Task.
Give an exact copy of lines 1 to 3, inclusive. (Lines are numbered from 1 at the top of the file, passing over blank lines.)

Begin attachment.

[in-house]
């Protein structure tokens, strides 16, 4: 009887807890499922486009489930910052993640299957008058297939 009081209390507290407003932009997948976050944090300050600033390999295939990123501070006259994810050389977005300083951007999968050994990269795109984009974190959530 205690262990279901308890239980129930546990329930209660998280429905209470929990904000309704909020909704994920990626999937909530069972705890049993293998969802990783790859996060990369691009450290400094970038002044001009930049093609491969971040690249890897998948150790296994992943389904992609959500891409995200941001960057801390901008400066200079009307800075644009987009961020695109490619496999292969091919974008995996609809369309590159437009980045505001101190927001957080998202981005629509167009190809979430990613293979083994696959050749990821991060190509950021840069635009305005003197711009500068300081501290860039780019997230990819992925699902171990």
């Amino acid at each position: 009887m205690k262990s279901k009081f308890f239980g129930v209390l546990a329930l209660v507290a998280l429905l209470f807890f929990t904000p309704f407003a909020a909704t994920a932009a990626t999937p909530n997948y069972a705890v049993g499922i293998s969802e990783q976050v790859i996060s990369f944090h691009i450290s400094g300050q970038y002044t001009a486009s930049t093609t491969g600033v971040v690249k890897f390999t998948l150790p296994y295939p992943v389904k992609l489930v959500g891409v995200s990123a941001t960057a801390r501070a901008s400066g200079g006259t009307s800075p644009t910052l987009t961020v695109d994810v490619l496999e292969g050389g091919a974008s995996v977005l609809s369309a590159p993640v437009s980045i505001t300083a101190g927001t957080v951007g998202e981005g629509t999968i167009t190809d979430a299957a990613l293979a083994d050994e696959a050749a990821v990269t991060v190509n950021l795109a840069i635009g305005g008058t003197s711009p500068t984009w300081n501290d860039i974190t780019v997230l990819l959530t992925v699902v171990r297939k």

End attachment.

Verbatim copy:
[in-house]
């Protein structure tokens, strides 16, 4: 009887807890499922486009489930910052993640299957008058297939 009081209390507290407003932009997948976050944090300050600033390999295939990123501070006259994810050389977005300083951007999968050994990269795109984009974190959530 205690262990279901308890239980129930546990329930209660998280429905209470929990904000309704909020909704994920990626999937909530069972705890049993293998969802990783790859996060990369691009450290400094970038002044001009930049093609491969971040690249890897998948150790296994992943389904992609959500891409995200941001960057801390901008400066200079009307800075644009987009961020695109490619496999292969091919974008995996609809369309590159437009980045505001101190927001957080998202981005629509167009190809979430990613293979083994696959050749990821991060190509950021840069635009305005003197711009500068300081501290860039780019997230990819992925699902171990």
């Amino acid at each position: 009887m205690k262990s279901k009081f308890f239980g129930v209390l546990a329930l209660v507290a998280l429905l209470f807890f929990t904000p309704f407003a909020a909704t994920a932009a990626t999937p909530n997948y069972a705890v049993g499922i293998s969802e990783q976050v790859i996060s990369f944090h691009i450290s400094g300050q970038y002044t001009a486009s930049t093609t491969g600033v971040v690249k890897f390999t998948l150790p296994y295939p992943v389904k992609l489930v959500g891409v995200s990123a941001t960057a801390r501070a901008s400066g200079g006259t009307s800075p644009t910052l987009t961020v695109d994810v490619l496999e292969g050389g091919a974008s995996v977005l609809s369309a590159p993640v437009s980045i505001t300083a101190g927001t957080v951007g998202e981005g629509t999968i167009t190809d979430a299957a990613l293979a083994d050994e696959a050749a990821v990269t991060v190509n950021l795109a840069i635009g305005g008058t003197s711009p500068t984009w300081n501290d860039i974190t780019v997230l990819l959530t992925v699902v171990r297939k």